I happened to catch a rerun of Tupperware! (the transcript of which is linked below) on PBS’s The American Experience and, wow, the memories that came back. Of all of the things to fill me with nostalgia, it was the memory of attending mom’s Tupperware™ parties when I was a kid.
No, I didn’t grow up in the 1950s, at least not literally. It was more of a virtual 50s in a small town that was ever-so uncomfortable with the 60s and its place in the decade — a time warp of sorts — but that explanation will have to wait for another time. For now, I’ll just say that it was the early 70s… not the 50s. Without doing some research (and I just might at some point), I can’t say how popular Tupperware was in the early- to mid-70s in the rest of the country. I only know that the molded, burpable polyethylene slag, in the pastel rainbow colors, and the parties to sell them had found a small, if belated and short-lived, niche in town.
I know now that Tupperware™ in the 1970s was not the “movement” it had been in the 1950s, but the product and the company still had followers — it still does today. But, we still had a “Tupperware Lady” in town, and she was a high-school friend of my mom’s. In the spirit of helping out a friend as well as having a reason to get together (most of the group had small children by then), each friend in the group hosted a Tupperware™ party.
I’m not quite sure how many parties my mother hosted for her friend — probably three or four over the period of a couple of years — but they stand out in my mind as some of the best things ever. I laugh now thinking about what a big deal it was for me to be allowed to attend mom’s Tupperware™ parties, even if not for the whole thing since it would already be past my bed time when the parties started. But, for me, it was an event. It was a treat to stay up late, to see everyone, to eat finger foods and party snacks — served in Tupperware™, of course! — and to get to play the games and win small pieces of Tupperware™. It sounds sort of ridiculous today, but what kid doesn’t like miniature things, especially miniature versions of things that their parents use? To be able to win a tiny, pale yellow bowl (that could hold four aspirin, maybe) with a working burpable lid, well, that was just too cool. Of course, I didn’t win the tiny bowl. I don’t recall who did. But, I did win … drumroll, please … a Tupperware™ citrus peeler. It was awesome. I couldn’t wait to peel some oranges! Someone else would have to eat them, but darn it, I was going to peel them. Ah, youth. The Tuppertoys my brother and I had — the Pop-a-Lot and the elephant with rearrangeable body parts — could not hold a candle to my peeler.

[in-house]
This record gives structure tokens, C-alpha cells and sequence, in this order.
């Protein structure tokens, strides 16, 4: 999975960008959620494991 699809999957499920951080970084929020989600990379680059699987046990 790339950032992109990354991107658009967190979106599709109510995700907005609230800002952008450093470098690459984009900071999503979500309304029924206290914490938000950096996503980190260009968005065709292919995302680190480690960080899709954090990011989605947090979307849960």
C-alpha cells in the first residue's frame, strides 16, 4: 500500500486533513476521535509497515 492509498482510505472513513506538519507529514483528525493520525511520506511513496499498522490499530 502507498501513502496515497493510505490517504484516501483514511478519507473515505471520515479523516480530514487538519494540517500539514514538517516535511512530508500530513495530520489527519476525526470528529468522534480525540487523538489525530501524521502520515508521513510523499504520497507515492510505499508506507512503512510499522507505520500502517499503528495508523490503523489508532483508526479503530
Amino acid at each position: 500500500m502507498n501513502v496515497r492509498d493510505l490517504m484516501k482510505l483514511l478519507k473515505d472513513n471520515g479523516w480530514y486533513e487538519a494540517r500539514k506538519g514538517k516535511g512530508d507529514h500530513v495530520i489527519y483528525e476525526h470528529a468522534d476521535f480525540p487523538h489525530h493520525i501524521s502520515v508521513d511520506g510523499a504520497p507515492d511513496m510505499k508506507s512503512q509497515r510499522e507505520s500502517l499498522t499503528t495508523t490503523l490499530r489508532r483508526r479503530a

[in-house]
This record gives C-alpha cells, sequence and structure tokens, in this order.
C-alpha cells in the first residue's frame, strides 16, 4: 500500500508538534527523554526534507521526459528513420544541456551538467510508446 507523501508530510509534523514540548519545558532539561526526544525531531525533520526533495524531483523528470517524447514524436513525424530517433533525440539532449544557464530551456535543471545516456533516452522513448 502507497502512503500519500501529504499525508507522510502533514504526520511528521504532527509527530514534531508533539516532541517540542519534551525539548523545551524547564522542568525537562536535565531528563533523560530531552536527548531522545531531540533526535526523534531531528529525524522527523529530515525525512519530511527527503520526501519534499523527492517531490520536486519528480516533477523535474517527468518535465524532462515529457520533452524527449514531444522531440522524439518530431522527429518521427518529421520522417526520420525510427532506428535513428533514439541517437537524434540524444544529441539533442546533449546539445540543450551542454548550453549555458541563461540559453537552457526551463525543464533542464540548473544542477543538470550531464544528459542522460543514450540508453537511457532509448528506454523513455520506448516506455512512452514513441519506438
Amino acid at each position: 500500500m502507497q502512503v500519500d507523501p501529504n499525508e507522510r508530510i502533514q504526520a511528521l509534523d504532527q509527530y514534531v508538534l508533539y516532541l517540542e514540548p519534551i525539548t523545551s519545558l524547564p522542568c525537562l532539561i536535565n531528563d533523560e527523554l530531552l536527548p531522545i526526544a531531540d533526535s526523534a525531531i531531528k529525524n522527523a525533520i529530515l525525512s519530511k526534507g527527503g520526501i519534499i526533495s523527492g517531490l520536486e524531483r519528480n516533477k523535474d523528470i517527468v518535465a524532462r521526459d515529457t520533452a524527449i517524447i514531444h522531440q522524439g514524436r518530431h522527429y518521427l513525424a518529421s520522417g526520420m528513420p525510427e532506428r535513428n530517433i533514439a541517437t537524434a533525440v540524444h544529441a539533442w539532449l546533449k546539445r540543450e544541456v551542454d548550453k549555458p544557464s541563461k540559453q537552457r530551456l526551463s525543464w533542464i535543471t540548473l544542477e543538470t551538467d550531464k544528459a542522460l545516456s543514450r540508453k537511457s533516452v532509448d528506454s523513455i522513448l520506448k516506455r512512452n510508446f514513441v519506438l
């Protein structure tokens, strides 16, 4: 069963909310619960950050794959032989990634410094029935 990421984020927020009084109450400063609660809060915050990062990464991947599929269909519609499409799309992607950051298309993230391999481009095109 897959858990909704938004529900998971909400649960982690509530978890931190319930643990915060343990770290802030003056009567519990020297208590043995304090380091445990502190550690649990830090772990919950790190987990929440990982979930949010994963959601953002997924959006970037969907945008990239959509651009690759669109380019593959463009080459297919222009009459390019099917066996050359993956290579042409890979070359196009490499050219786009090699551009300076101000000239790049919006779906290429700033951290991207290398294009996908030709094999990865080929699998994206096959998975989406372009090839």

When I think about the Tupperware™ parties from a distance, in a more matter-of-fact way, it all seems a little goofy. After all, I was a first- and/or second-grade kid in a hand-me-down Lanz robe (hey, if you’re going to stay up late, you have to be in your PJs and ready for bed), sitting with a bunch of twenty-something ladies, eating Nabisco™ Sociables and port-wine cheese, and playing guessing games for small bits of colored (albeit usable) plastic. But, what these memories and the Tupperware™ parties themselves symbolise for me is my mom letting me stay up late to be part of her world, to spend time with a whole group of her friends, to play their games with them: it was a small sign that I was becoming a big kid in her eyes, even if I didn’t know it then.
Now, though, I remember that or, rather, I feel it. When I open the old-school Tupperware™ container I keep my coffee in (yep, pastel with the little tab and burping lid) or catch a glimpse of the citrus peeler my mom still has in a drawer, I feel it. I feel a little bit of pride that I couldn’t identify as a kid, the happiness I felt being allowed not only to help get ready for the adults to arrive but then also to be able to hang out with them for a while. And, as an added bonus that I was unable to articulate until years later, these Tupperware™ parties were also some of the first times I had enough of a glimpse into the after-kid (i.e. bed time) world of adults to see that they weren’t serious all the time, that they could be responsible and grown-up but still laugh, be silly and play stupid games. And… they too could do all of these things while buying and trying to win pastel colored pieces of plastic with burping lids.